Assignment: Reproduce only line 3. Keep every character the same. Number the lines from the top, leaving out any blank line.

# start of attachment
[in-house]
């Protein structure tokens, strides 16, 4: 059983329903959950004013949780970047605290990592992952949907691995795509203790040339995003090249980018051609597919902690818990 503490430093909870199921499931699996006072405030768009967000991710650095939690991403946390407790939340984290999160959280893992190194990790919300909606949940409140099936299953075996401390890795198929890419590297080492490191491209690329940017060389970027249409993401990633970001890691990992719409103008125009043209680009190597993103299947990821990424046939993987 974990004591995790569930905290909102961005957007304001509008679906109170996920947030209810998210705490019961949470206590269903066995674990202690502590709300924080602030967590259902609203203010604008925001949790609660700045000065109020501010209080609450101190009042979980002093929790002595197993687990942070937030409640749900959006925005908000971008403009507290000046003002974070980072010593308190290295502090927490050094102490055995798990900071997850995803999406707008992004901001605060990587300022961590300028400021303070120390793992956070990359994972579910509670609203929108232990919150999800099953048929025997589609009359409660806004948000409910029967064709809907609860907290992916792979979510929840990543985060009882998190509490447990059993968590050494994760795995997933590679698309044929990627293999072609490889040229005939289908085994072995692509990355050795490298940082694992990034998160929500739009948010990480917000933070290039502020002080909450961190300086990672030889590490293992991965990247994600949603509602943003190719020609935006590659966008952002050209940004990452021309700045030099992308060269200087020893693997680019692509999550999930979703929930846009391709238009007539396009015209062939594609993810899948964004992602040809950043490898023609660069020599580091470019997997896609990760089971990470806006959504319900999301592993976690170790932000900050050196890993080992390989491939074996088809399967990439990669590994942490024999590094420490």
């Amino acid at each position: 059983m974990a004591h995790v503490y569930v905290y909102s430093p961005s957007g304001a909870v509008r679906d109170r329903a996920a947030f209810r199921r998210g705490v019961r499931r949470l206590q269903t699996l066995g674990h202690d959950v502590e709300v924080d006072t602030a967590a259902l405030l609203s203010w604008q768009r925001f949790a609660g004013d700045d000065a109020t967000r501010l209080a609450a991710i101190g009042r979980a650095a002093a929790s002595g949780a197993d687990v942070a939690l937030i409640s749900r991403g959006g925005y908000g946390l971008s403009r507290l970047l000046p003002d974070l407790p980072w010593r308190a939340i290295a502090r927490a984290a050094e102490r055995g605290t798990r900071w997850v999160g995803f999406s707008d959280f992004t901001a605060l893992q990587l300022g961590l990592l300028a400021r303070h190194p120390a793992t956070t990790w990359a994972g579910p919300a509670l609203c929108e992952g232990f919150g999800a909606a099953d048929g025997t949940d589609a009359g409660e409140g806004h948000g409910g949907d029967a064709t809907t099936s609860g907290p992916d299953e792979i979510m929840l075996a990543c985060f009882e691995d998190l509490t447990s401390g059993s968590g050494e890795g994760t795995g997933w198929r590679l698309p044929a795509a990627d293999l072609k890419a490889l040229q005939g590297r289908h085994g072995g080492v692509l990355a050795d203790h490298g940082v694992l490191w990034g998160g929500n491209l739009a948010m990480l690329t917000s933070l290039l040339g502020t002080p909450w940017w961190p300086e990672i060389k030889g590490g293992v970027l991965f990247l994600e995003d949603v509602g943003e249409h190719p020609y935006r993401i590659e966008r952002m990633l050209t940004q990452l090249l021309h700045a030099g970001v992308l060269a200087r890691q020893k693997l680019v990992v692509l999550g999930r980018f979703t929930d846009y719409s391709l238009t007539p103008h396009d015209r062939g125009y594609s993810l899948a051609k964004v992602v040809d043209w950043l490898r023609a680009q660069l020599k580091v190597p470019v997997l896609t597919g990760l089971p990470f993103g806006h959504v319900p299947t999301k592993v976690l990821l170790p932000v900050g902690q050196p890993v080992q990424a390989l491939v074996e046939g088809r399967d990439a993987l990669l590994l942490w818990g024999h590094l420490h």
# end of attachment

């Amino acid at each position: 059983m974990a004591h995790v503490y569930v905290y909102s430093p961005s957007g304001a909870v509008r679906d109170r329903a996920a947030f209810r199921r998210g705490v019961r499931r949470l206590q269903t699996l066995g674990h202690d959950v502590e709300v924080d006072t602030a967590a259902l405030l609203s203010w604008q768009r925001f949790a609660g004013d700045d000065a109020t967000r501010l209080a609450a991710i101190g009042r979980a650095a002093a929790s002595g949780a197993d687990v942070a939690l937030i409640s749900r991403g959006g925005y908000g946390l971008s403009r507290l970047l000046p003002d974070l407790p980072w010593r308190a939340i290295a502090r927490a984290a050094e102490r055995g605290t798990r900071w997850v999160g995803f999406s707008d959280f992004t901001a605060l893992q990587l300022g961590l990592l300028a400021r303070h190194p120390a793992t956070t990790w990359a994972g579910p919300a509670l609203c929108e992952g232990f919150g999800a909606a099953d048929g025997t949940d589609a009359g409660e409140g806004h948000g409910g949907d029967a064709t809907t099936s609860g907290p992916d299953e792979i979510m929840l075996a990543c985060f009882e691995d998190l509490t447990s401390g059993s968590g050494e890795g994760t795995g997933w198929r590679l698309p044929a795509a990627d293999l072609k890419a490889l040229q005939g590297r289908h085994g072995g080492v692509l990355a050795d203790h490298g940082v694992l490191w990034g998160g929500n491209l739009a948010m990480l690329t917000s933070l290039l040339g502020t002080p909450w940017w961190p300086e990672i060389k030889g590490g293992v970027l991965f990247l994600e995003d949603v509602g943003e249409h190719p020609y935006r993401i590659e966008r952002m990633l050209t940004q990452l090249l021309h700045a030099g970001v992308l060269a200087r890691q020893k693997l680019v990992v692509l999550g999930r980018f979703t929930d846009y719409s391709l238009t007539p103008h396009d015209r062939g125009y594609s993810l899948a051609k964004v992602v040809d043209w950043l490898r023609a680009q660069l020599k580091v190597p470019v997997l896609t597919g990760l089971p990470f993103g806006h959504v319900p299947t999301k592993v976690l990821l170790p932000v900050g902690q050196p890993v080992q990424a390989l491939v074996e046939g088809r399967d990439a993987l990669l590994l942490w818990g024999h590094l420490h």